Carl Amos, an inventor in Atlanta, anticipates a return to the cash economy but without the computer-generated visual effects. Mr. Amos recently patented a way to pay for online transactions with bills and coins rather than credit or banking cards.

“In upwards of three-quarters of the world, most money transactions are cash only,” said Mr. Amos, who envisions a big market for his invention.

Basically, what Mr. Amos has patented is a new combination of existing technologies.

His patent, No. 6,554,184, covers a modified A.T.M. that not only dispenses money but, like a vending machine, accepts cash, which can be used to transfer money from one person to another or to pay for online purchases.

It’s a method patent, a new way of doing business,” Mr. Amos said. “These are off-the-shelf components. All I had to do was build the machine and write the software.”

Mr. Amos is a rare breed: an independent inventor who actually makes a living off his inventions. A former electrical engineer at I.B.M., he left corporate life to develop his idea for a holographic lens. Since he patented the lens in 1994, he estimates, he has received about $1 million in royalties.

Mr. Amos, one of six children, grew up on a farm in Ohio, where he set up his own skunk works in a shed. Not all his inventions were successful. One was a parachute to be worn while leaping off the garage. “I survived, obviously,” Mr. Amos said. “My siblings survived, too, thank goodness.”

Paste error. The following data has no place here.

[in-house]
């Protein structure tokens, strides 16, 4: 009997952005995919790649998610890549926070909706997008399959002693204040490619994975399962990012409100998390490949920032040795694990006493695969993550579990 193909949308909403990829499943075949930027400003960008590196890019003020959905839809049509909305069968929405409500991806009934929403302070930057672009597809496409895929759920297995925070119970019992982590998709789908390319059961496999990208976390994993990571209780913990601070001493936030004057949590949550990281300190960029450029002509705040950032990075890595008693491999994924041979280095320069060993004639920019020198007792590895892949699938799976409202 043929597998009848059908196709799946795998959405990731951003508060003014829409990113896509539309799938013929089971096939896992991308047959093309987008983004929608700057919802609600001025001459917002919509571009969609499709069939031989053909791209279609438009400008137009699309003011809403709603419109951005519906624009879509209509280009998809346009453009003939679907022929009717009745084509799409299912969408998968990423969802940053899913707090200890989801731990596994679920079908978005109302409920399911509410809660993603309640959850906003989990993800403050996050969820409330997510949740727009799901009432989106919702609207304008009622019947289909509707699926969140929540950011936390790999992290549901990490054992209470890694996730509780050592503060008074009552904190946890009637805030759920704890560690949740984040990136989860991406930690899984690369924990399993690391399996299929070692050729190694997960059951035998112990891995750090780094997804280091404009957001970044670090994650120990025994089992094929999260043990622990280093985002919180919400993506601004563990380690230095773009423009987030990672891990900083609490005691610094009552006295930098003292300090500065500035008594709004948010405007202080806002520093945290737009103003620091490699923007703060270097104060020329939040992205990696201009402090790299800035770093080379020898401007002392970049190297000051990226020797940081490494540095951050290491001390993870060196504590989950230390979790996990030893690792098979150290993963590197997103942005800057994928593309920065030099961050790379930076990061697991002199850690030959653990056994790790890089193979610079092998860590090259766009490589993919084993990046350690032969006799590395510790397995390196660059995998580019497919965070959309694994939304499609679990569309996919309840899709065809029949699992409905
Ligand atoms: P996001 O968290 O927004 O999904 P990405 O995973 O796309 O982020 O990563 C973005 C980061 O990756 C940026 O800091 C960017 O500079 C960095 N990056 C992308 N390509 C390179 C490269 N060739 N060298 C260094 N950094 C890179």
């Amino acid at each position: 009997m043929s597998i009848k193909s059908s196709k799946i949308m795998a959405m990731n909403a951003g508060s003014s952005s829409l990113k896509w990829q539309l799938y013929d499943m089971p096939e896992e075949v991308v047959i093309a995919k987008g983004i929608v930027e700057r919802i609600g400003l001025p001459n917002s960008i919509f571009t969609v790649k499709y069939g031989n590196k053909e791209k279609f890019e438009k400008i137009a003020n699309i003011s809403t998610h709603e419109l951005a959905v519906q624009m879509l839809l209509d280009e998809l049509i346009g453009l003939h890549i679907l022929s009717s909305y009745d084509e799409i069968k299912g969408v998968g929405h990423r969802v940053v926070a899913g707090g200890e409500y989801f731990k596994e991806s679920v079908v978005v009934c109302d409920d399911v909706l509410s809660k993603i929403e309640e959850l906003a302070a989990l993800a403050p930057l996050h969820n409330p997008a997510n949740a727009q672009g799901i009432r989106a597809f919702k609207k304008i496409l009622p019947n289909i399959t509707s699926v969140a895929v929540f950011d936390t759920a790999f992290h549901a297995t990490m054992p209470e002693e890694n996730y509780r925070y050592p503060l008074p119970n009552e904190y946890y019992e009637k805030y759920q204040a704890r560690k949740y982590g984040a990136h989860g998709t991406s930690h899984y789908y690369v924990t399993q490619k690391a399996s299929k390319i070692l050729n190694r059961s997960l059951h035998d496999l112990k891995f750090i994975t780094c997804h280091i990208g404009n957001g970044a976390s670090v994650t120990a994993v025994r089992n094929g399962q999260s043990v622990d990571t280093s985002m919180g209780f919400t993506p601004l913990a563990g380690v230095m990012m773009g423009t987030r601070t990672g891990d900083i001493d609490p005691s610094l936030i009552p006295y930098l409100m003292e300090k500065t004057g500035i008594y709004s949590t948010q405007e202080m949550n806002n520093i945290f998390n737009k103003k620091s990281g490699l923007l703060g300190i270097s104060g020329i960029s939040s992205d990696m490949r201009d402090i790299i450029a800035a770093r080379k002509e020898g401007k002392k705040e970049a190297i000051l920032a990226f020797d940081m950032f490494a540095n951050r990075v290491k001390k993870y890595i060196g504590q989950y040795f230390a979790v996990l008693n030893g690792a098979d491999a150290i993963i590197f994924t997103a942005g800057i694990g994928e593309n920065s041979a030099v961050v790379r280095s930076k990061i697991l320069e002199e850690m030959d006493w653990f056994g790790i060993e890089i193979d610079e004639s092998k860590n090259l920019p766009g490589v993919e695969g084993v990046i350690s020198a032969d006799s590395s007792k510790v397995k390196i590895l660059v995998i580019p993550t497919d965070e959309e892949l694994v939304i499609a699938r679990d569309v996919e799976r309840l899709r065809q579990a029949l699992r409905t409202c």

Mr. Amos said his latest invention, should it become widely available, would obviate the need for services provided by Western Union and other money-transfer companies.

Another big market in the United States, Mr. Amos said, might be teenagers. Though they do not usually have their own credit cards, they usually have cash and are more than willing to spend it to download music or games.

Mr. Amos also said his system should appeal to those who were worried about identity theft on the Internet or who simply wanted the privacy it provided.

Gamblers may be interested in the technology. Many credit-card companies, for example, will not authorize payments to gambling sites. Nor will PayPal, the biggest third-party payment option on the Internet.

Tom Turano, a law partner specializing in banking patents at Testa Hurwitz & Thibeault in Boston, called the invention a “cute idea.”

“It’s like a funky A.T.M.,” Mr. Turano said. But the patent itself, he said, is “fairly narrow” and may be easy for others to come up with similar inventions that do not infringe the patent.

Mr. Amos, who is represented by a licensing firm in Connecticut, said he was approaching banks about licensing his patent. “Western Union and Moneygram haven’t called me yet,” Mr. Amos said. “But I don’t expect them to.”

More here.